The second scenario that players experience in the video game board game – Scenario 2A – sees players entering the Raccoon City Police Department in order to escape the undead hordes outside. The goal, to reach the S.T.A.R.S Office, is not as simple as players would hope, with the key to the room being sequestered away in one of several possible loot locations on the upper floor. How quickly players are able to find the required key depends on whether they’re lucky enough to draw it sooner rather than later.
Resident Evil 2: The Board Game does several things to make entering more rooms a bad thing to have to do. Certain tiles in each scenario map will be highlighted either yellow or amber, which means that players will have to roll a d6 whenever they enter them for the first time. The result of that roll will determine whether something slightly bad happens – such as a zombie or two spawning – or something very, very bad happens, like a whole load of monsters arriving at the player’s doorstep.
Resident Evil 2: The Board Game captures the same ethos of RE2 remake – running away is sometimes the smarter and more survivable option.
Forcing players to encounter enemies is another way that the RE2 board game makes traversing difficult. Enemies, no matter the type, are no joke in both the Resident Evil 2 remake and its horror board game counterpart, oftentimes making evasion and avoidance the preferrable strategy over all-out war.
Downing zombies in the Resident Evil 2 remake requires players accurately fire any number of rounds into them, with some zombies taking multiple bullets in the head before falling. Resident Evil 2: The Board Game echoes this gameplay mechanic by having players roll a certain number of dice – depending on how much ammo they’re willing to use – with only one symbol resulting in successful damage being dealt. This is one major way that Resident Evil 2: The Board Game manages to capture the same ethos of RE2 remake – that running away is sometimes the smarter and more survivable option.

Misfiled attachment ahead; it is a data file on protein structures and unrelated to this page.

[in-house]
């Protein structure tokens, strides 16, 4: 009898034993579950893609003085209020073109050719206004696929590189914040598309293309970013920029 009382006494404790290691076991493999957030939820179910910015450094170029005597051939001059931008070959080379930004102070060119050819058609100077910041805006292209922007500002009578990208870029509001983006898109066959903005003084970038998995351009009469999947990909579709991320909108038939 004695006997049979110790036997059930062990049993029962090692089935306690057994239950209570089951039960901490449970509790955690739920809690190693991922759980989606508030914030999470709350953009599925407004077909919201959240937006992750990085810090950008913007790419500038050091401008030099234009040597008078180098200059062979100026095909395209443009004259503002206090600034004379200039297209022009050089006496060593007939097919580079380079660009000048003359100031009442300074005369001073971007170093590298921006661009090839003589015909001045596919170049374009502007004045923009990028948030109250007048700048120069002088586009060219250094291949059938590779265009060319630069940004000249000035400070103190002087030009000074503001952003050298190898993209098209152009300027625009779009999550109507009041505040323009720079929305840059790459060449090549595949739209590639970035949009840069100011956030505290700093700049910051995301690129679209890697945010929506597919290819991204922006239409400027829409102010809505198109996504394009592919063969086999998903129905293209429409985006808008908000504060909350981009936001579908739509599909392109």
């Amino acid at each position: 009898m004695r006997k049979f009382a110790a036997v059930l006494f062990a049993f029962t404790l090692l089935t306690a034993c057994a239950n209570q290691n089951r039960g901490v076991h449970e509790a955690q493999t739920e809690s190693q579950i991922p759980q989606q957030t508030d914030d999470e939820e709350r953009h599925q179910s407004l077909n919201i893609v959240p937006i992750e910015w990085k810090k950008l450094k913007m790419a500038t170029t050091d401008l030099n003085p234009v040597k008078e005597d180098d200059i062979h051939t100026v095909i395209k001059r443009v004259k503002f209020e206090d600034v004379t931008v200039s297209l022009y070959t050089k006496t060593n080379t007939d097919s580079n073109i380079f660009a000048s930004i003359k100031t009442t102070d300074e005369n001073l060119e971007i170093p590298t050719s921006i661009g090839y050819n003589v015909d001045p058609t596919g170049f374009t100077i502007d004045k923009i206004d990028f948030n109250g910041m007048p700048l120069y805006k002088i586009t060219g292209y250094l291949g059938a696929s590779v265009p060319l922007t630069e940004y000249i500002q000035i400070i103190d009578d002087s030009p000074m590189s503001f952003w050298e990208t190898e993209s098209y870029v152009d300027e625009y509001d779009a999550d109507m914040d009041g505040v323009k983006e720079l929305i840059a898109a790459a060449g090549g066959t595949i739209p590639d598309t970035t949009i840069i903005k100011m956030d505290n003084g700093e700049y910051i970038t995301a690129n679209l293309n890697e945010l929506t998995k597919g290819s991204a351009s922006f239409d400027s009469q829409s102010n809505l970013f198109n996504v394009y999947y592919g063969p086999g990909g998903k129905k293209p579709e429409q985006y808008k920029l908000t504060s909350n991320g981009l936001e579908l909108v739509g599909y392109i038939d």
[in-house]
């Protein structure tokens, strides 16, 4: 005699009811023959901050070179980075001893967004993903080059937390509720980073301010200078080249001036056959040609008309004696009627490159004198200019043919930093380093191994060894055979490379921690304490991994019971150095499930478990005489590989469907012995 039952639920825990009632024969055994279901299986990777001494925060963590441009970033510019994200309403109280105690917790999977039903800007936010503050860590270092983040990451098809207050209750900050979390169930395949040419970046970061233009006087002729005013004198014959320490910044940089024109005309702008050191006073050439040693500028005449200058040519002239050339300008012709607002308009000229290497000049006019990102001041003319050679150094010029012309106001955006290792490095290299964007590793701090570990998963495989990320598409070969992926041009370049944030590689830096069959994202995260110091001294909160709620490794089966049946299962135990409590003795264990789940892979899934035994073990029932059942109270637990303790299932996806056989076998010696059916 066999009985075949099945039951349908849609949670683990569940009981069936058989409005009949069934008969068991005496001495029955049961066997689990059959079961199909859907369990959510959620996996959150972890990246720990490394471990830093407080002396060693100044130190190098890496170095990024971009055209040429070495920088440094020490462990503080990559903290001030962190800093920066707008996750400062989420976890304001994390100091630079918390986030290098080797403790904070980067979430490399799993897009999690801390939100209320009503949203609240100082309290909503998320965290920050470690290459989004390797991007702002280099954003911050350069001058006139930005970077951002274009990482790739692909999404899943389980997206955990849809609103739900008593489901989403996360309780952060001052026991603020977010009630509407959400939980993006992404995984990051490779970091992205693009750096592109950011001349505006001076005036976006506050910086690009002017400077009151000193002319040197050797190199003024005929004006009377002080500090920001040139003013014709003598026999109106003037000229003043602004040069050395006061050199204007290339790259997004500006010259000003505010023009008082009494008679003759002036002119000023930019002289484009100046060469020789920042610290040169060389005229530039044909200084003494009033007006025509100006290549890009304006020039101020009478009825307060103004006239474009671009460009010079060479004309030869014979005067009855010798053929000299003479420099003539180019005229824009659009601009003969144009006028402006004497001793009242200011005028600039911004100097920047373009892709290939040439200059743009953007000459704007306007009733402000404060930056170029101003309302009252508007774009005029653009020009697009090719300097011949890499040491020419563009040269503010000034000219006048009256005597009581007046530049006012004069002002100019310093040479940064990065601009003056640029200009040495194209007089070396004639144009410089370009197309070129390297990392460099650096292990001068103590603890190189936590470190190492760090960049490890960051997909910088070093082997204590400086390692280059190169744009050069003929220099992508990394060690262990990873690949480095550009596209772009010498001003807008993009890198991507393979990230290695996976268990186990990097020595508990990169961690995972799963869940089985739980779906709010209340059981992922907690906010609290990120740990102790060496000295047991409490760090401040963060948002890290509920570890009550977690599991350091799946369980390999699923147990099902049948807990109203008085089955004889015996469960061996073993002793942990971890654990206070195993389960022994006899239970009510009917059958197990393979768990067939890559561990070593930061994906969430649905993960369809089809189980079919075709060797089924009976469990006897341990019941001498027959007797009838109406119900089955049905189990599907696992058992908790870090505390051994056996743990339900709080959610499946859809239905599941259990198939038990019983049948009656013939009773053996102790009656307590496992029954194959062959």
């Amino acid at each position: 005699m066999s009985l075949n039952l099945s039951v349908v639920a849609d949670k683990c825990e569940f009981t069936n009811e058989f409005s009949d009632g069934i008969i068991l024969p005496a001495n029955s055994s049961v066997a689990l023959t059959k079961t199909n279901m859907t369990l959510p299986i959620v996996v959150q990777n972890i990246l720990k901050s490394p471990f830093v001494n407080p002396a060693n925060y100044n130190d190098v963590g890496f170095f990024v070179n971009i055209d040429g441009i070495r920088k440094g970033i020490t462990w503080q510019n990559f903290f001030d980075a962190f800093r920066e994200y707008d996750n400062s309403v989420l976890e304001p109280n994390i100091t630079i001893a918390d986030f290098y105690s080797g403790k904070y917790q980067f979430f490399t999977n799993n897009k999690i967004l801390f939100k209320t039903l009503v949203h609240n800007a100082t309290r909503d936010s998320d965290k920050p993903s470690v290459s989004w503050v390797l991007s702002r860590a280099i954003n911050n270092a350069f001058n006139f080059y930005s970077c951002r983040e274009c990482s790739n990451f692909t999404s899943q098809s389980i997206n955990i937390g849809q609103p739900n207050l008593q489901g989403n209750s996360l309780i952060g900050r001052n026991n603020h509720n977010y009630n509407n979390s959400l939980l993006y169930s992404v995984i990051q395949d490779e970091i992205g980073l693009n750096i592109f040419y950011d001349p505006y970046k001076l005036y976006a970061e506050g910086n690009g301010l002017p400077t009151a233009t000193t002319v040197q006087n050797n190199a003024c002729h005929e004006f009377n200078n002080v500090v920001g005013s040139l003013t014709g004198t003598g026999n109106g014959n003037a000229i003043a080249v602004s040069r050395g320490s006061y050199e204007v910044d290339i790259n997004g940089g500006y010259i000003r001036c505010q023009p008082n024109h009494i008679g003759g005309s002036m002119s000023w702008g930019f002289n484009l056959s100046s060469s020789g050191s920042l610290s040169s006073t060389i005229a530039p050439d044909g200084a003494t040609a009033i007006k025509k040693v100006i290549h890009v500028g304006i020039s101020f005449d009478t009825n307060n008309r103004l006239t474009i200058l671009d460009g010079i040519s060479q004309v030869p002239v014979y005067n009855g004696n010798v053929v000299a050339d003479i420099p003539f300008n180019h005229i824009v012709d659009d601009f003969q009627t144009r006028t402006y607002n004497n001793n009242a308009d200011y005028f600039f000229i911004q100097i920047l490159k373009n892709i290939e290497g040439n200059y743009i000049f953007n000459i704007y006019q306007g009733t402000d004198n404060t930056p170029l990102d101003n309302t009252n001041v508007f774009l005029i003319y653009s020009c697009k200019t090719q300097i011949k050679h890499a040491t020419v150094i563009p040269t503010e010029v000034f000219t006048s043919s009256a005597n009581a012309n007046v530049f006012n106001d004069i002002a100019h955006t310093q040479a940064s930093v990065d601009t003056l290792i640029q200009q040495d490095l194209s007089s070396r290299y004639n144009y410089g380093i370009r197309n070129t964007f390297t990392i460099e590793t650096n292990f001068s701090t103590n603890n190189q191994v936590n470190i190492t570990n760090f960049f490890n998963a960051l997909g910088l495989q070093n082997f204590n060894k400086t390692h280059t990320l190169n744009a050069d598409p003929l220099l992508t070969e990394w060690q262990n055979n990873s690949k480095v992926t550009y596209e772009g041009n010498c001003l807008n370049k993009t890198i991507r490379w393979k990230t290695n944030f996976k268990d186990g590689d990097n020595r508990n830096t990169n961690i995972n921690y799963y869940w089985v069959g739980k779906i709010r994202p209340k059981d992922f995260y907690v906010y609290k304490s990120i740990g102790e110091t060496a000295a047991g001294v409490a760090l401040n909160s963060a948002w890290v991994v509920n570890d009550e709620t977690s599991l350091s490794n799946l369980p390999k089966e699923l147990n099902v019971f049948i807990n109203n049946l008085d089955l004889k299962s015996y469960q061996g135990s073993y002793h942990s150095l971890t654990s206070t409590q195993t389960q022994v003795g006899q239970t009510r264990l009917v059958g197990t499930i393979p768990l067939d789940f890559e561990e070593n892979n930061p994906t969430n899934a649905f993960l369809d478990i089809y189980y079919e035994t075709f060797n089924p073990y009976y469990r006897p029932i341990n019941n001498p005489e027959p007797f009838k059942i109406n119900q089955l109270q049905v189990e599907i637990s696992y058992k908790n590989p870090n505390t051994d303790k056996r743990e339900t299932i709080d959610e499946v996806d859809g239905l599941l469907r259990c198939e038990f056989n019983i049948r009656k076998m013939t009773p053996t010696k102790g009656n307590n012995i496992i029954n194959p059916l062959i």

The challenge of Resident Evil 2 remake often comes from being able to manage the number of enemies you’re facing. Keeping zombies separate from one another is essential to surviving in RE2 remake and it’s no different in the Resident Evil 2 board game. Players can use an action to open or close doors within their square. After every player’s turn, the enemies have their turn – with every enemy contained within the same tile or connected tiles moving or attacking. Tiles are connected by open doors, meaning that closing doors between tiles prevents enemies from having reaction rounds. Doing this can mean the difference between complete success or failure, as having just one character die in a scenario means it’s game over.
Having players never feel quite in control is a hard thing to achieve in a board game compared to that of a video game.
The unpredictability of Resident Evil 2 remake – whether certain zombies revive themselves, where and when Mr X shows up and boss behaviour – is also somewhat replicated in Resident Evil 2: The Board Game. After the enemy’s reaction phase, the active player draws a card from the randomly shuffled tension deck, which contains a select number of certain cards. Whilst there are plenty of safe green cards in there, the yellow and amber cards are bad enough that drawing them can turn the tide of the game in an instant – leading to a once-clear corridor now being filled with vicious zombie dogs, for example.
Having players never feel quite in control is a hard thing to achieve in a board game compared to that of a video game – especially one like the RE 2 remake, which relies on players’ reactionary skills as much as their smarts – but Resident Evil 2: The Board Game somehow manages it. The nuts and bolts of the Resident Evil 2 board game might be hugely different to those of the RE2 remake, but it nevertheless captures the thing that matters most about it: the desperation, the fear and the eventual triumph.